RE: Hexadecimal digits?

From: Jill Ramonsky (
Date: Tue Nov 11 2003 - 10:11:25 EST

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    Lots of useful and sensible opinions to which to reply, quoted below.
    I'll try to reply to all of them at once.

    In summary then, suggestions which seem to cause considerably less
    objection than the Ricardo Cancho Niemietz proposal are:
    (1) Invent a new DIGIT COMBINING LIGATURE character, which allows you to
    construct any digit short of infinity
    (2) Use ZWJ for the same purpose
    (3) Invent two new characters BEGIN NUMERIC and END NUMERIC which force
    reinterpretation of intervening letters as digits

    I infer some confusion among contributors to this thread, some of whom
    are still talking to me as though I'm only interested in a sort
    algorithm and nothing else. I thought I'd made it clear that that was
    merely an insignificant example of a more general overall concept, so
    I'm going to ignore as irrelevant any suggestions as to how to make a
    sort work, and focus instead on how to make digits >9 work.

    To address Peter's question, "why not just use ZWJ"?, the answer is
    partly ignorance, and partly concern over how a high-digit-unaware
    renderer would handle things. It would of course be COMPLETELY
    DISASTEROUS if the hex string "2F" were to be (correctly, in this
    scheme) represented as ('2' + '1' + ZWJ + '5') and then rendered as
    "215" by an unaware renderer. I would also be concerned about ambiguity.
    I'd want the combined character to be unambiguously a single digit with
    a computable value. Ignorance came into play also because I just didn't
    realise you could do that with ZWJ, and I'm not convinced that ('1' +
    ZWJ + '5') would be universally understood as the hex digit we normally
    write as F. I guess I see the option of DIGIT COMBINING LIGATURE as
    maybe a bit like FRACTION SLASH, in that it makes /clear/ that the thing
    you are composing is a number (a digit, in the case of DIGIT COMBINING
    LIGATURE, and a fraction in the case of FRACTION SLASH). The existence
    of DIGIT COMBINING LIGATURE would also give us a place in the code
    charts where its exact usage algorithm could be specified. For all of
    these reasons, I don't think that ZWJ fits the bill, though I'd be happy
    to be convinced otherwise if my reasoning is flawed.

    The option of BEGIN NUMERIC and END NUMERIC is also a pretty good one,
    and has the staggering backward compatibility property that if the hex
    string "2F" were to be (correctly, in this scheme) represented as (BEGIN
    NUMERIC + '2' + 'F' + END NUMERIC) it would be rendered as "2F" by an
    unaware renderer, which is of course, perfect. It does have the
    /dis/advantage, however, that there appears to be no way to specify in
    the existing code charts what the numeric value of a given letter ought
    to be. For example, how should a hex-aware interpretter interpret (BEGIN
    NUMERIC + 'j' + END NUMERIC)? This is still a good option, of course,
    but it would need to supplemented by an additional code chart. This is
    because everything between BEGIN NUMERIC and END NUMERIC would have
    different properties. However, there is another reason why I don't think
    this is the best solution - it's not stateless. From a random point in a
    string, you'd have to parse backwards and forwards to figure out how to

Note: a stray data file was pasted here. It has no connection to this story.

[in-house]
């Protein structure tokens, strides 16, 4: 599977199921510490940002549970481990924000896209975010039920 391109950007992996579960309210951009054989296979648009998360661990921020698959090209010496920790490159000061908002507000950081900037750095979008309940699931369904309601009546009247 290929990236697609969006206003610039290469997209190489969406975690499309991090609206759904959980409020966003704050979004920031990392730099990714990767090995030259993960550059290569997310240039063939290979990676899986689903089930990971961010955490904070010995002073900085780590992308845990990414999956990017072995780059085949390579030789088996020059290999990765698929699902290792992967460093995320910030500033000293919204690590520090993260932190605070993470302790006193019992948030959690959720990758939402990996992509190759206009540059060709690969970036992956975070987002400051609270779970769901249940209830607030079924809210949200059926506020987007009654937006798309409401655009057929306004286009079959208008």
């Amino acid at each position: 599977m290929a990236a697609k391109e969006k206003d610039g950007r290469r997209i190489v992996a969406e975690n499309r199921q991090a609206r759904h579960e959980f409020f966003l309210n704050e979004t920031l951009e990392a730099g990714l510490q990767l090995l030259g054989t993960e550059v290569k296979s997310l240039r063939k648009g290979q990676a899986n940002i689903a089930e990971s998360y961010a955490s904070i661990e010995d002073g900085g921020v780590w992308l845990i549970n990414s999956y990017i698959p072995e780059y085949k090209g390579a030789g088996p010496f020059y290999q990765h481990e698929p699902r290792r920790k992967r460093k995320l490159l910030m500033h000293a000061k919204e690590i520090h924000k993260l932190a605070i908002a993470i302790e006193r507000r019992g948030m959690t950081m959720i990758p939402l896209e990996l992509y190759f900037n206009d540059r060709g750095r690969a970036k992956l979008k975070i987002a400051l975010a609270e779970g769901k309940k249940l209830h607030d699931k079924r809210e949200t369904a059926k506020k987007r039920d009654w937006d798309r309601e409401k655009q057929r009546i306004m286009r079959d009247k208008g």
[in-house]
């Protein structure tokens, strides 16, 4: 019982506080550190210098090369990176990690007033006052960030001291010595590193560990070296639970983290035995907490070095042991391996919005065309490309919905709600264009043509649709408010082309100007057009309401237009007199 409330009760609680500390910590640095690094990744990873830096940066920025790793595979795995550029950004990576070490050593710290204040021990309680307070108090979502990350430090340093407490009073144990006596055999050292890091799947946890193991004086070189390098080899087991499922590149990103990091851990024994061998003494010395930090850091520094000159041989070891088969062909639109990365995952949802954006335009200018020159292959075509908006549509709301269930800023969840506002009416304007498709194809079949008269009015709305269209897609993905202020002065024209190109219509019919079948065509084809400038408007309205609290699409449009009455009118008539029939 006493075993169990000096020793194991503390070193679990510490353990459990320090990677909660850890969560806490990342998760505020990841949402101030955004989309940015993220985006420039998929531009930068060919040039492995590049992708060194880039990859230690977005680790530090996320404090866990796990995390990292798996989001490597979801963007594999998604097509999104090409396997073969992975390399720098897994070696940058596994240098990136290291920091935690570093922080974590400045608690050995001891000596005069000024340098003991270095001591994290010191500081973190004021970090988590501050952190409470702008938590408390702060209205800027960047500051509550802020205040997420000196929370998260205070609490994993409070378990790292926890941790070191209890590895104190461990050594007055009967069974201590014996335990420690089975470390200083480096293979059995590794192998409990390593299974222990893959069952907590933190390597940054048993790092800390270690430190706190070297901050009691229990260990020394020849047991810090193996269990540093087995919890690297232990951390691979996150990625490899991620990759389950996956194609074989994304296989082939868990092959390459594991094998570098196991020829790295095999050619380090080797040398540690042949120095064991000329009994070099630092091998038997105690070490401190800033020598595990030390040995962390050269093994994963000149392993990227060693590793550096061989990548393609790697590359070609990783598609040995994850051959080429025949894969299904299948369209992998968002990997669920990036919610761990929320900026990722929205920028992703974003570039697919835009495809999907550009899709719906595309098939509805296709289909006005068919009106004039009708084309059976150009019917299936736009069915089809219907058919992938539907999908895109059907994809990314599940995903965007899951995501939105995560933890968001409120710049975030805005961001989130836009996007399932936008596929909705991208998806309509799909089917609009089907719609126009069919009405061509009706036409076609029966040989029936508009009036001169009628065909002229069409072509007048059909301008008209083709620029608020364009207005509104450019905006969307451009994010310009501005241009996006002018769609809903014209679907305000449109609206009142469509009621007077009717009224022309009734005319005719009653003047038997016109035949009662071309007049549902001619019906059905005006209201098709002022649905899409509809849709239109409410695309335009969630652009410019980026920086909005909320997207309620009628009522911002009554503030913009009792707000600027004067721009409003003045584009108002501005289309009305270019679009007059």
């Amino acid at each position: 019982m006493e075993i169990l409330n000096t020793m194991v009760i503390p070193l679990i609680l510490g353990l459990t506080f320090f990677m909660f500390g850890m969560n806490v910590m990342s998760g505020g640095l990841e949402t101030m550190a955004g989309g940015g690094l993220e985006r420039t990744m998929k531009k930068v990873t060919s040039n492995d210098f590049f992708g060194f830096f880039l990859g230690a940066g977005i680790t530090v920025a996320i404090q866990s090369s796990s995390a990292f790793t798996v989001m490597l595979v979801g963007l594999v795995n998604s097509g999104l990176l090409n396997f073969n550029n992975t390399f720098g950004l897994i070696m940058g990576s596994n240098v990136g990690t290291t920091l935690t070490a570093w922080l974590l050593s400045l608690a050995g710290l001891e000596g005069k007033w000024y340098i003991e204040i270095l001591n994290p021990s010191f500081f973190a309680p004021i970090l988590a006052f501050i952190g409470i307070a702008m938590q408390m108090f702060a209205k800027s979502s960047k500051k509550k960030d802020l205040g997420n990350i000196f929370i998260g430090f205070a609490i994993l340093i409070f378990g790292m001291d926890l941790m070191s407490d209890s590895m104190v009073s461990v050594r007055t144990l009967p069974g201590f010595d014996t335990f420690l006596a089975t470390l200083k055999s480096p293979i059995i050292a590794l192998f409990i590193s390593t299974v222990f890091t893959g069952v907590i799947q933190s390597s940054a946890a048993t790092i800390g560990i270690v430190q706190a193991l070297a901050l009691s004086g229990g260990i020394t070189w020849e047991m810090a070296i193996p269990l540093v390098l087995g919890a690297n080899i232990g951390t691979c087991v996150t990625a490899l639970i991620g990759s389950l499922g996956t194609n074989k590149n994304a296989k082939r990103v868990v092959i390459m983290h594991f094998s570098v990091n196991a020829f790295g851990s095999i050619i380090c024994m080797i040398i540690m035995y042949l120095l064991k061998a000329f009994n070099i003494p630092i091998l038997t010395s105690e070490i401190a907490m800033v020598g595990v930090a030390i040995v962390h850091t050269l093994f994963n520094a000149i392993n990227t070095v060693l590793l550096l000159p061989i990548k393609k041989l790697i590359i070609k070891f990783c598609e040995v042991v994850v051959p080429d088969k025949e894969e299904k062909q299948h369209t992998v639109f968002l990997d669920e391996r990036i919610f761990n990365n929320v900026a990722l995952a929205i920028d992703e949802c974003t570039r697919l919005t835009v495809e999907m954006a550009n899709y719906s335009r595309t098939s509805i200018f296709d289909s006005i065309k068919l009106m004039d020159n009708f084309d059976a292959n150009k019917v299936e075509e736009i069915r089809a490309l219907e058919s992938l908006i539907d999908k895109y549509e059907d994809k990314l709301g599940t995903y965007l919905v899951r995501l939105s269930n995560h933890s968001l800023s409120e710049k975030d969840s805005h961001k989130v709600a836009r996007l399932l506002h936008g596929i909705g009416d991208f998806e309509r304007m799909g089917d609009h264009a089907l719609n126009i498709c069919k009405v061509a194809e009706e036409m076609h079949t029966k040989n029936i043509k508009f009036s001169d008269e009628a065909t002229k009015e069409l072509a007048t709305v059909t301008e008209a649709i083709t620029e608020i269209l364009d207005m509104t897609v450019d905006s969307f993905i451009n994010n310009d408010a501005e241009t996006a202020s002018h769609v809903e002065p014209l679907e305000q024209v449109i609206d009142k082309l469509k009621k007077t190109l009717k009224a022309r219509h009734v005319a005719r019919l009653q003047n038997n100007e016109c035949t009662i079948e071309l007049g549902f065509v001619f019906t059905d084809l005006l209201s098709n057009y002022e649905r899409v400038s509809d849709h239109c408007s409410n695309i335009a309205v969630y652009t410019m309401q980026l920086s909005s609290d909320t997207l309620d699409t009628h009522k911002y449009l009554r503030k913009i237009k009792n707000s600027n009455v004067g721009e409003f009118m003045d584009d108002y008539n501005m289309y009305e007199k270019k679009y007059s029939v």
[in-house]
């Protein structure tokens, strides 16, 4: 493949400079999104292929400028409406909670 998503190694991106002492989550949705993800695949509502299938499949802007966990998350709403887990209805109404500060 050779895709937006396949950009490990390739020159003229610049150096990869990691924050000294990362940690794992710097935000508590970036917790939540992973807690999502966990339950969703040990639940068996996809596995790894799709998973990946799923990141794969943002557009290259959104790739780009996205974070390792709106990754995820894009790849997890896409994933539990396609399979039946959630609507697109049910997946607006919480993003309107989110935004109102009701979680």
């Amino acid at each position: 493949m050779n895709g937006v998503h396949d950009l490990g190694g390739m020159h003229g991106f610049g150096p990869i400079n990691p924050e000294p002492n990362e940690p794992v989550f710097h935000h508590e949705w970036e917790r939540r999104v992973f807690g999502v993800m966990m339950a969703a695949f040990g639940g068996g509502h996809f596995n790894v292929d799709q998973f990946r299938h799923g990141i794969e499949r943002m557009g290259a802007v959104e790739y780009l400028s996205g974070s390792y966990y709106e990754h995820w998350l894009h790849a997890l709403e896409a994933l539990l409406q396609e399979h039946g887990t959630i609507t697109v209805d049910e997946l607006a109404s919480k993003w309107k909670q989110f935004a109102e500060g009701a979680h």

interpret everything. It also creates problems for concatenation and
    substringing. What's more, it perpetuates the appallingly monstrous meme
    that the /case/ of hex "2F" is somehow important, when in fact we should
    be clear that all digits are caseless, and that the /apparent/ case of
    digits ten to fifteen is merely an artifact.

    Finally, there's Mark's observation that there may be some legitimate
    use for digits >15.

    For all of these reasons, my preference is for DIGIT COMBINING LIGATURE.

    So it would seem I now have the choice of either contacting Ricardo and
    suggesting this alternative to him, or arguing against him and then
    submitting a counter-proposal. I don't know which approach is likely to
    be most productive.


    > -----Original Message-----
    > From: Philippe Verdy []

    > Another solution could be a formatting control that overrides the
    > interpretation of a sequence of characters as digits rather
    > than as letters

    > Here I just suggested a few things for your problem of natural sort or
    > semantic analysis, but I don't need it and I won't defend
    > this idea. It's up
    > to you to defned your opinion and make an alternate proposal for WG2.
    > Clearly you take your distance from the other very
    > problematic proposal to
    > encode figure-width letters...

    > -----Original Message-----
    > From: Peter Kirk []

    > So, Jill, could you get much of what you want by encoding your hex
    > digits as ligatures between regular digits, e.g. <U+0031, ZWJ,
    > U+0030...0035>? They would have the properties of digits, and
    > could be
    > tailored for collation, as contractions, where you need them. I'm not
    > sure why you suggest a special DIGIT COMBINING LIGATURE, why not just
    > use ZWJ?

    > -----Original Message-----
    > From: Mark E. Shoulson []

    > If/when Tengwar gets coded, it will have digits for 10 and 11, as it
    > uses base-12.
    > I would say that to the extent that all this is a
    > good idea, we
    > shouldn't code lots of different ones (A,B for the computer
    > crowd, X,E
    > for the Dozenal crowd); let glyph-variants handle it.
    > (as an oddball addition: if the maximum base we're really trying to
    > support is 16, it might be handy to have a "16" digit as well,
    > ~mark

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